Figure 1 – Kuru! Smart cannibals don’t eat brains! [Bibliography: Disease Ecology: The rise and fall of kuru (eemb40.blogspot.com)]

Members of the Fore tribe continued to practice this type of ritual until, between 1930 and 1960, it started to cause them some problems. Many individuals, especially women and children, began to die strangely of an inexplicable death.

In the beginning, it was thought that these deaths were due to acts of witchcraft by the “opponents” of the family. The sorcerer, through the use of hair and nails of the individual to curse, could carry out the spell and cause the onset of the disease.

These smashing explications could be interesting, since the situation began to collapse. So, the question arose spontaneously. What were the deaths due to?

Kuru!

In 1951, Arthur Carey started to pay attention closely to the events regarding Fore tribe. He was the first man to describe the clinical symptoms of the disease, naming it Kuru. In Fore language, the word Kuru means “tremble for fever or cold”, which refers to the classical signs and symptoms of the disease, for instance, loss of muscle control and trembling.

Emotional changes were also evident in the symptomatology (state of euphoria and compulsive laughter): therefore, kuru was also called the laughing disease. Another Fore word to identify this disease was “nagi nagi”, which means a foolish person because it afflicted women who laughed out loud.

The information provided by Fore on the disease was so detailed that it was possible to reconstruct, albeit partially, its epidemiology.  Some evidences suggest that the disease first appeared in Uwami village around 1900, and then in North-Fore around 1920.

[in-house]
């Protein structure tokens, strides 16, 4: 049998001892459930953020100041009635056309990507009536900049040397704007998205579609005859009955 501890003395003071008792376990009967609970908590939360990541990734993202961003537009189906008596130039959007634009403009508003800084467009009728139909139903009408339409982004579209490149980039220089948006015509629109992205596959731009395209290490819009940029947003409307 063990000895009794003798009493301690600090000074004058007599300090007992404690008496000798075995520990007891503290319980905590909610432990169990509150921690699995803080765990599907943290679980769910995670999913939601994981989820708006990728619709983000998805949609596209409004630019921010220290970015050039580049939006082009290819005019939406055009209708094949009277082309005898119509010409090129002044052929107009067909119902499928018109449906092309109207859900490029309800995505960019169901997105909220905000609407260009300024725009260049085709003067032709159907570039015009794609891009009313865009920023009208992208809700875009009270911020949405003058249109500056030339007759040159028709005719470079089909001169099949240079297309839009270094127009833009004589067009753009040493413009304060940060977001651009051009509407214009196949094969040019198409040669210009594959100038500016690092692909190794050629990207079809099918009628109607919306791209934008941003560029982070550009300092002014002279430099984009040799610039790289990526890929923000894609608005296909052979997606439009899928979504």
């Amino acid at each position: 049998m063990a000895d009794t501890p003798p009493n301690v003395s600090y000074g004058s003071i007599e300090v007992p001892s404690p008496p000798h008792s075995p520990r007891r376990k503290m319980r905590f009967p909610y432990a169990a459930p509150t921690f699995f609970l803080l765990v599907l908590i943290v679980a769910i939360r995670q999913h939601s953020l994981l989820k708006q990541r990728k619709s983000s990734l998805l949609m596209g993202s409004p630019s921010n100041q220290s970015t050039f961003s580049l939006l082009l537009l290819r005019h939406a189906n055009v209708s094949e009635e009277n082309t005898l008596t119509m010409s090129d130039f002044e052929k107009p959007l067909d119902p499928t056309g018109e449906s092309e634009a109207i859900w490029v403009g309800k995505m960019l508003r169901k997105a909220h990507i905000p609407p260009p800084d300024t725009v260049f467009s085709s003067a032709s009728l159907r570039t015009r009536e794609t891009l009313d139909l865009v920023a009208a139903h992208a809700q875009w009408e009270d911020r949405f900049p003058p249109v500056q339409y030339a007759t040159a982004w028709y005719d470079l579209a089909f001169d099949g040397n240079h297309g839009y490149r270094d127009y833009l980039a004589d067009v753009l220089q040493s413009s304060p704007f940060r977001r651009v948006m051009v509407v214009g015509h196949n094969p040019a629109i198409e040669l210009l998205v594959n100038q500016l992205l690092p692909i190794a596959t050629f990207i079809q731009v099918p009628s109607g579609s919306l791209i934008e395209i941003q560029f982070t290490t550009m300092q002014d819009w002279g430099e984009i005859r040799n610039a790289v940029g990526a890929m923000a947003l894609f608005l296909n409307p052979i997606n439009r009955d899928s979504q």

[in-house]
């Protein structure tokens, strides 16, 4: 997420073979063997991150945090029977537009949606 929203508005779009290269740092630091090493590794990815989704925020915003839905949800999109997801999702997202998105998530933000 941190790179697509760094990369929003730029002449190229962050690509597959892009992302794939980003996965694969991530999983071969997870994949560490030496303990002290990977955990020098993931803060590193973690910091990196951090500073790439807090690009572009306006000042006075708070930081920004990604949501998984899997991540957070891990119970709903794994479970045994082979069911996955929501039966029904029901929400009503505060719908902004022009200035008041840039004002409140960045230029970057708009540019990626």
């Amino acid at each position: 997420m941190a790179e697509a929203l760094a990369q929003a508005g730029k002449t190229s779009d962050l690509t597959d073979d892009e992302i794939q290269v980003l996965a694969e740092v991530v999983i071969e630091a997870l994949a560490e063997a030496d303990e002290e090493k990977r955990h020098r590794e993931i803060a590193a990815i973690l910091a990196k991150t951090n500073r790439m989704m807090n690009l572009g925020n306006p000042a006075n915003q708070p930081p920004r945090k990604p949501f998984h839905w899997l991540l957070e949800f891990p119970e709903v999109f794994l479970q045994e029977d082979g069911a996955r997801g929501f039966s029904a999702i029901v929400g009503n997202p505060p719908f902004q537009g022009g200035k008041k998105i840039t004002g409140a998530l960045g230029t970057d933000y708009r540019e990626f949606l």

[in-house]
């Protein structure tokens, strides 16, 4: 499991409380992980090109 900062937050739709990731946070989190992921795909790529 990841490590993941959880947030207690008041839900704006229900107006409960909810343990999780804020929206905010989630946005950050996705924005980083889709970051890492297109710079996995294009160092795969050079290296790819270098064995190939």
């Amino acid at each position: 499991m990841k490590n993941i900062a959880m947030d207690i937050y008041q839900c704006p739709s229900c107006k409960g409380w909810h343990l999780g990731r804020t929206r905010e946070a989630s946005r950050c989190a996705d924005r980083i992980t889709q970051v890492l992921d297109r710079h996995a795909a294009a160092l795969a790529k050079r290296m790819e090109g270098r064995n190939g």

Although Kuru is believed to have developed in a small isolated population, the disease reached epidemic proportions. Daniel Carleton Gajdusek and Vincent Zigas (respectively a virologist and a doctor) started to study this phenomenon in order to identify the cause of kuru.

Gajdusek, through his research, discovered that the practice of endocannibalism allowed the transmission of an unconventional and filterable infectious agent, which he called slow virus. Later, Stanley B. Prusiner called this infectious agent, the prion.

Now that we have a name for the pathogen another question begs to be asked…what is that?

On the basis of the contribution of many scientists, Kuru has been included within the group of human transmissible spongiform encephalopathies (TSE). The TSE group includes the Gerstmann-Sträussler-Scheinker (GSS) syndrome, fatal familial insomnia (FFI) and Creutzfeldt-Jakob desease.

It is a group of neurodegenerative, progressive and fatal diseases associated with the incorrect folding and aggregation in the brain of a protein called Prion (PRoteinaceous Infective ONly particle).